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April 1980

Reversible Neurological Deficits in Patients With Normal Serum Vitamin B12 Levels

Author Affiliations

Department of Neurology The New York Hospital-Cornell Medical Center New York, NY 10021

Arch Neurol. 1980;37(4):255. doi:10.1001/archneur.1980.00500530093029

To the Editor.—  We wish to report two cases of cobalamin deficiency that produced neurologic deficit in patients with normal hematocrit levels, mean RBC volume, and serum cobalamin levels by radiodilution assay.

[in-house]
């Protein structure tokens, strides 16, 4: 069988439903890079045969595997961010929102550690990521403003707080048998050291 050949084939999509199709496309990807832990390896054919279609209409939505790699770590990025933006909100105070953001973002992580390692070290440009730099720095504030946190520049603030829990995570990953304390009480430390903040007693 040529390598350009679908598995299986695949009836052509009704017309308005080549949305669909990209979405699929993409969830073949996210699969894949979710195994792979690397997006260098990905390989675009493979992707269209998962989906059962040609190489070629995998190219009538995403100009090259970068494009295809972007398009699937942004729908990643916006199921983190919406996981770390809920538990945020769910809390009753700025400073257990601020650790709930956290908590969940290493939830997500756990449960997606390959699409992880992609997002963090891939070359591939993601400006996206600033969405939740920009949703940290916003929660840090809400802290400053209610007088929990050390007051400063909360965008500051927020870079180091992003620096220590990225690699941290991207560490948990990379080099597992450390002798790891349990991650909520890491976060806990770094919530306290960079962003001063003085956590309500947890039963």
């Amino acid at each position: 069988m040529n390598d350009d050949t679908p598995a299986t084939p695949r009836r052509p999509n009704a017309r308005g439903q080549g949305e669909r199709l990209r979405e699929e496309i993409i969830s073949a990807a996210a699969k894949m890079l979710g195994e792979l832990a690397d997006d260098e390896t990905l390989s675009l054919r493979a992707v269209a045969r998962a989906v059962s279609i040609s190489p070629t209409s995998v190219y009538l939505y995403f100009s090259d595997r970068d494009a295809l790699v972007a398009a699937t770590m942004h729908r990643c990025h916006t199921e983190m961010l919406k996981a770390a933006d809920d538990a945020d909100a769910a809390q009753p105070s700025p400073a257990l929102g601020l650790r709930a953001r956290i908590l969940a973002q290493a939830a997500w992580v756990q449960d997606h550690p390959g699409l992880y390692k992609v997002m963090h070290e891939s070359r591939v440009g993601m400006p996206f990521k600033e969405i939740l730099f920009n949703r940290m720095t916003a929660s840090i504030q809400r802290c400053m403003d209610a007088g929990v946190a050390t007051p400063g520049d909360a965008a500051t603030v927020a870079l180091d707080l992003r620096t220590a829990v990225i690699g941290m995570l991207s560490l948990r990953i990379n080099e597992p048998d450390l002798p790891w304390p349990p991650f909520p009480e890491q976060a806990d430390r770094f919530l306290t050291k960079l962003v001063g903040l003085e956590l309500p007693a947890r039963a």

Report of Cases.—  Case 1.—The condition of a 50-year-old woman was evaluated because of a three-month history of burning dysesthesias in the arms and legs, and ataxic gait. Two years earlier, the patient had had 45 cm of terminal ileum resected because of ischemic necrosis. Subsequently, she had chronic diarrhea. The neurologic examination showed marked loss of proprioceptive and vibratory sensation in the distal lower extremities, ataxic gait, and hyperactive reflexes with Babinski's signs. The patient had a normal myelogram and normal CSF analysis results, including an unremarkable oligoclonal banding pattern. The serum cobalamin level by radiodilution assay was 334 pg/mL (normal, 300 to 1,000 pg/mL); however, the cobalamin level by microbiologic assay was 113 pg/mL (normal, 130

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